Page data
Type Stub
Keywords Abundance, Climate change, Economics, Growth, Public health, TED
SDG Sustainable Development Goals SDG11 Sustainable cities and communities
SDG13 Climate action
Authors Chris Watkins
Published 2009
License CC-BY-SA-4.0
Impact Number of views to this page. Views by admins and bots are not counted. Multiple views during the same session are counted as one. 266

Getting richer and healthier, but at what cost?. What's the real state of the world? This is the brilliance of Gapminder - it takes us beyond platitudes and generalizations about poverty and abundance, and shows us the state of the world in terms we understand.

Hans Rosling's presentation to TED,[1] is an enlightening and optimistic about human development, showing improvements in public health and lifespan which we often overlook.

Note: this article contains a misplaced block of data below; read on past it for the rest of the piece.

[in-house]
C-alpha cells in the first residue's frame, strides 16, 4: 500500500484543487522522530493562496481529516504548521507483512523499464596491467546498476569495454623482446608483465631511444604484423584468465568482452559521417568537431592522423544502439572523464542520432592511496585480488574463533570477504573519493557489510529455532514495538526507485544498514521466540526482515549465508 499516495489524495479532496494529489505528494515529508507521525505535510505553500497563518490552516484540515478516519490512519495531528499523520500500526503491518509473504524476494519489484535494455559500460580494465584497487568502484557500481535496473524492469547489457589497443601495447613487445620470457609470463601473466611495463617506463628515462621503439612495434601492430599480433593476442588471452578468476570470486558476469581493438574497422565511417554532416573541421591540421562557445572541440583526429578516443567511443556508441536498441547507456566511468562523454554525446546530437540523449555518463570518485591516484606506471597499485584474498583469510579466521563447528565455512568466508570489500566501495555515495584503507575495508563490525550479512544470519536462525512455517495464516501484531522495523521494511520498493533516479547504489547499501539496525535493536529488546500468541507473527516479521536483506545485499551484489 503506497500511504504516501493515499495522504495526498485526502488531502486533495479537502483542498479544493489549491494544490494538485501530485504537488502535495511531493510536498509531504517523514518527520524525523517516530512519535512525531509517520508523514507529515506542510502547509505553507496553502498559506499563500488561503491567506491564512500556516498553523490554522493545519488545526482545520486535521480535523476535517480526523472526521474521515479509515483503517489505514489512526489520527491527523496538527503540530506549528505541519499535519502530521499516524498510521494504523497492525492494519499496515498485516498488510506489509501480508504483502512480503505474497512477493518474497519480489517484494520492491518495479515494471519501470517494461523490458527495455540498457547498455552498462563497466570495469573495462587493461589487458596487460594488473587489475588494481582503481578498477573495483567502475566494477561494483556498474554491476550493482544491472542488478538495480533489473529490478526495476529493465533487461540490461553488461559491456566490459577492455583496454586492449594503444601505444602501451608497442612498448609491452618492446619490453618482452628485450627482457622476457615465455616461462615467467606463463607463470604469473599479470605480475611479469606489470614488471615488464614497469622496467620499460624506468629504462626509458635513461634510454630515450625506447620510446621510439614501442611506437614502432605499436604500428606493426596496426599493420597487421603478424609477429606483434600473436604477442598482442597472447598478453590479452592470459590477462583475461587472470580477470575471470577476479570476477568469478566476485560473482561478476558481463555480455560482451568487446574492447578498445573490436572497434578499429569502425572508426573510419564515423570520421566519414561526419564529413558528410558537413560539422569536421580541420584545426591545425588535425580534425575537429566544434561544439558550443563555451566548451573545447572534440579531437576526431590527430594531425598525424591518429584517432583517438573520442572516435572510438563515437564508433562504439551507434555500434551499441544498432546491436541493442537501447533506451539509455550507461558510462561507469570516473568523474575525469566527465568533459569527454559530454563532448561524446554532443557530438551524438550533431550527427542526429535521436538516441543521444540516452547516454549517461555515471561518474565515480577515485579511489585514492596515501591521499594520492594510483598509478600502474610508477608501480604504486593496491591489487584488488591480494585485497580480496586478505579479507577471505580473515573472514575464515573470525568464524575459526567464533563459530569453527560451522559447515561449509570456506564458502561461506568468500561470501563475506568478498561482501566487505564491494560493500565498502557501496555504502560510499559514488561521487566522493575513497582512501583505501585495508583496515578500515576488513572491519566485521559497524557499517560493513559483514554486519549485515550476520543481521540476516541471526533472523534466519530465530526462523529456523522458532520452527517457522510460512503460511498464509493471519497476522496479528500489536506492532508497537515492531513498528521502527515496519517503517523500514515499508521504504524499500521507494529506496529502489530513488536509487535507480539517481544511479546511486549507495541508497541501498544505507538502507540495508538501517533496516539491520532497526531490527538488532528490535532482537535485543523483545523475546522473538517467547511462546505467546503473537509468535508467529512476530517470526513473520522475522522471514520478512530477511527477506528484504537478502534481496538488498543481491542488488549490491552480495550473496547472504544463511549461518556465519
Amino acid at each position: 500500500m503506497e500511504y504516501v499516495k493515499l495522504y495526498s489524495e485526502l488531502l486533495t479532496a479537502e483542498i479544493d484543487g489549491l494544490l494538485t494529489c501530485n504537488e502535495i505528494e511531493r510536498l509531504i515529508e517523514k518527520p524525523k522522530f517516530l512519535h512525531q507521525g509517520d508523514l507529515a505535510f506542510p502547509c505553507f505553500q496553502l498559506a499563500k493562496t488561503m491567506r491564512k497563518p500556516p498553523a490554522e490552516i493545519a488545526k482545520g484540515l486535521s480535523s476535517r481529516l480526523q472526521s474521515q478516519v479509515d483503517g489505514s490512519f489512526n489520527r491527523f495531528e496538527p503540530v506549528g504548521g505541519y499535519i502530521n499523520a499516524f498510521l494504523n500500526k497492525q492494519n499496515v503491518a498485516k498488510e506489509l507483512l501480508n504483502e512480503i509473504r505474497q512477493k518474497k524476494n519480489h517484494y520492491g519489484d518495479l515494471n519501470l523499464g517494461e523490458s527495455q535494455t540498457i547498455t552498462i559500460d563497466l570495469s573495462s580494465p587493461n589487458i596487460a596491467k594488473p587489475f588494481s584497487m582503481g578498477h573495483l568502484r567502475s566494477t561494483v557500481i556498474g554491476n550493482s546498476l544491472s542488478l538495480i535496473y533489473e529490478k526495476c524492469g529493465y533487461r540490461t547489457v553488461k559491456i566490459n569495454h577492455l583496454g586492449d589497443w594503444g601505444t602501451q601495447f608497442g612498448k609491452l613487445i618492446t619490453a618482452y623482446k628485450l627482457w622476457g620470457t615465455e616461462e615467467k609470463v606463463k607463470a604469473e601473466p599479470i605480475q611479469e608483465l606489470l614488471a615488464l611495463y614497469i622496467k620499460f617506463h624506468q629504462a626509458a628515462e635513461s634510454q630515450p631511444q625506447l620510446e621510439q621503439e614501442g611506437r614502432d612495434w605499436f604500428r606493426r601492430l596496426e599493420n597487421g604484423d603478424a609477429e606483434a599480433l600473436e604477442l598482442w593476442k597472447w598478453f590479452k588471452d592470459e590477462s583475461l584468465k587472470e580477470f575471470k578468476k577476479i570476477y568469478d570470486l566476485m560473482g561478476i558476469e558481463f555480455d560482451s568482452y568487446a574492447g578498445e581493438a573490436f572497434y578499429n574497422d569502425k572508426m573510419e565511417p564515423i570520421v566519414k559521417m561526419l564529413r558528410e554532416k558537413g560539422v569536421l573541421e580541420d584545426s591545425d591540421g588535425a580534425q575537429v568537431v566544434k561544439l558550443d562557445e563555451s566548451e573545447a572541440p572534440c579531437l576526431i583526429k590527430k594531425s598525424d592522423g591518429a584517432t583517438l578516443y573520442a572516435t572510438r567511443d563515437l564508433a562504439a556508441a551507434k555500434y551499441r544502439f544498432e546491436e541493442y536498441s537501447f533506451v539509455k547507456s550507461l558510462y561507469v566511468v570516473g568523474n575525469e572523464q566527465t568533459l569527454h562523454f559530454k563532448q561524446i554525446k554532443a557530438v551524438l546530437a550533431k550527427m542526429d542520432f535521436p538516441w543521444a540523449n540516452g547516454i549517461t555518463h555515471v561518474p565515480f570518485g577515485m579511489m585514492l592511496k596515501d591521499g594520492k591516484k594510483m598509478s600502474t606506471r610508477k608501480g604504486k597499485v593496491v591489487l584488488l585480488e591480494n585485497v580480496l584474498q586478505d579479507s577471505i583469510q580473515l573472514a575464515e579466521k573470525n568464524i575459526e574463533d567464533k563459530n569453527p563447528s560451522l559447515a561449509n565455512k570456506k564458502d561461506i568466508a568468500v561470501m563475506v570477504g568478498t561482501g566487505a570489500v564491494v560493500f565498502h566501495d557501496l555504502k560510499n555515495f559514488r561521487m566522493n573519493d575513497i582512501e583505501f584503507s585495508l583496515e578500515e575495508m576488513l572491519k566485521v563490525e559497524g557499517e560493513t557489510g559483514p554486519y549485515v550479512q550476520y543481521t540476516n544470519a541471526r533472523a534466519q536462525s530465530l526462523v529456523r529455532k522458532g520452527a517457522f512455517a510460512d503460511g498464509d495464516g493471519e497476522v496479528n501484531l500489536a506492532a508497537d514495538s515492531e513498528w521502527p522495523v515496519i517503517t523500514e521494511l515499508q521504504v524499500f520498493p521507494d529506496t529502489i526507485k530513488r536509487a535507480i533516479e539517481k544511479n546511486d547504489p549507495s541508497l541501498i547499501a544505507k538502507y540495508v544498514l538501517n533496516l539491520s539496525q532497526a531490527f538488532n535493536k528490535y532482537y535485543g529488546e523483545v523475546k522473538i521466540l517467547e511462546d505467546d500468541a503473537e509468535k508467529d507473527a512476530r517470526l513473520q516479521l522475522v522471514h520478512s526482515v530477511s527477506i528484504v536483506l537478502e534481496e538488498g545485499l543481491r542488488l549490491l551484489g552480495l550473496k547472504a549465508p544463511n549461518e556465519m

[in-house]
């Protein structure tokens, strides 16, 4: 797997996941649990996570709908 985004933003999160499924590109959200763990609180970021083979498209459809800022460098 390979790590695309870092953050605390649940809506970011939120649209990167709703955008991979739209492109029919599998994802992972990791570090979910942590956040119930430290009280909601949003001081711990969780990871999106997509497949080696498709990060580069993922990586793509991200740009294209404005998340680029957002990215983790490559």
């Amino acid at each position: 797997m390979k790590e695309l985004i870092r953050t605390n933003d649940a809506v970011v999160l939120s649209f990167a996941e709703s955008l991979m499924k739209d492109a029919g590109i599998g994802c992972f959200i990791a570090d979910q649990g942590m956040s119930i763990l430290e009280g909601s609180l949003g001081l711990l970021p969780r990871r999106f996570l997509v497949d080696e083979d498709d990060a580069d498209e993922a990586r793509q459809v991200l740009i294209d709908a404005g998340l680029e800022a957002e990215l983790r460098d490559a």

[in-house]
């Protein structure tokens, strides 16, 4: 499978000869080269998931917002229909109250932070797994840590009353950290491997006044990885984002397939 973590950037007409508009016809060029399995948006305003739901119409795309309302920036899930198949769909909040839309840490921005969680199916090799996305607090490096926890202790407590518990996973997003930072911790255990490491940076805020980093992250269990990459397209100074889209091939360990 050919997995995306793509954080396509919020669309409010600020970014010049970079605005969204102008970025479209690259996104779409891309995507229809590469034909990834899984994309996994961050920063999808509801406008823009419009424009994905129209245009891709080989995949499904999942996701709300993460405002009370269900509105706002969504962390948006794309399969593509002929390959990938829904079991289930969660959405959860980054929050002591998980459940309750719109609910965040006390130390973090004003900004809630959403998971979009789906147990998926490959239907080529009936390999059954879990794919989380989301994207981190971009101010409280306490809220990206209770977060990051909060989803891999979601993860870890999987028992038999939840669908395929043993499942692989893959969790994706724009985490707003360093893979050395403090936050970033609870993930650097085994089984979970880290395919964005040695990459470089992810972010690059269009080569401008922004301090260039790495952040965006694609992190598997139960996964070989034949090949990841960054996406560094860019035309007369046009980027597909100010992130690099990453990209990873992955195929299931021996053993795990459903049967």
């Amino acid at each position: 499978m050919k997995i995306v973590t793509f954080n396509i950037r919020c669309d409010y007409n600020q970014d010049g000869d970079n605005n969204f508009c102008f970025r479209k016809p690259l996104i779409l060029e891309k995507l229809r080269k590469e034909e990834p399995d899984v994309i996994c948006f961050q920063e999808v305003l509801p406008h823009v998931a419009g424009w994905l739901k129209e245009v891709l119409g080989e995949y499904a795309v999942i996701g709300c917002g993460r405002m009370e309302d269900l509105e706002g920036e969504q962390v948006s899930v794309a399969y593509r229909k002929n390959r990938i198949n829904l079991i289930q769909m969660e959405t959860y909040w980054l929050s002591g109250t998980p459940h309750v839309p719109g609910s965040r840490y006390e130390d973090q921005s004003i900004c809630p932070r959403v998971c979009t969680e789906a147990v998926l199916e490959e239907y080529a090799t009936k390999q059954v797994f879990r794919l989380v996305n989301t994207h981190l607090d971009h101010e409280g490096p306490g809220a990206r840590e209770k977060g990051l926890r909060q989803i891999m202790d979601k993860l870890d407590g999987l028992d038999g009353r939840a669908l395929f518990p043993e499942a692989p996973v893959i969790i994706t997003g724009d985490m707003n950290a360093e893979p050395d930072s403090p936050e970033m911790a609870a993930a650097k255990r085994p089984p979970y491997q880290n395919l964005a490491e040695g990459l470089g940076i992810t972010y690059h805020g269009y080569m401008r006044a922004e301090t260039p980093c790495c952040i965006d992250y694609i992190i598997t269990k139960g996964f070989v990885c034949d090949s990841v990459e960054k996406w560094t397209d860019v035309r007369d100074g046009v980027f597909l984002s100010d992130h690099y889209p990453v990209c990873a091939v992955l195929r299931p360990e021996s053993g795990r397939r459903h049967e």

However, humans are not succeeding at improving their welfare with having a huge impact on the planet and especially its climate. Rosling states:

"This really shows you - we have not seen good economic and health progress anywhere in the world, without destroying the climate, and this is really what has to be changed."

As for how to have economic and health progress without destroying the climate - that's what Appropedia aims to help achieve.

Alternative models[edit | edit source]

Zero growth proposes that growth itself is bad, but appears not to define growth clearly, and apparently ignores the difference between consumption of resources and growth in economic terms (which, for example, includes services which do not consume resources).

Areas where growth is always sustainable[edit | edit source]

Some of the most important things in life are abstract - love, kindness, compassion, respect, ideas. Also non-material in some sense are other factors that nonetheless have a direct impact on physical welfare:

See also Zero growth #Growth of what?

Notes[edit | edit source]

See also[edit | edit source]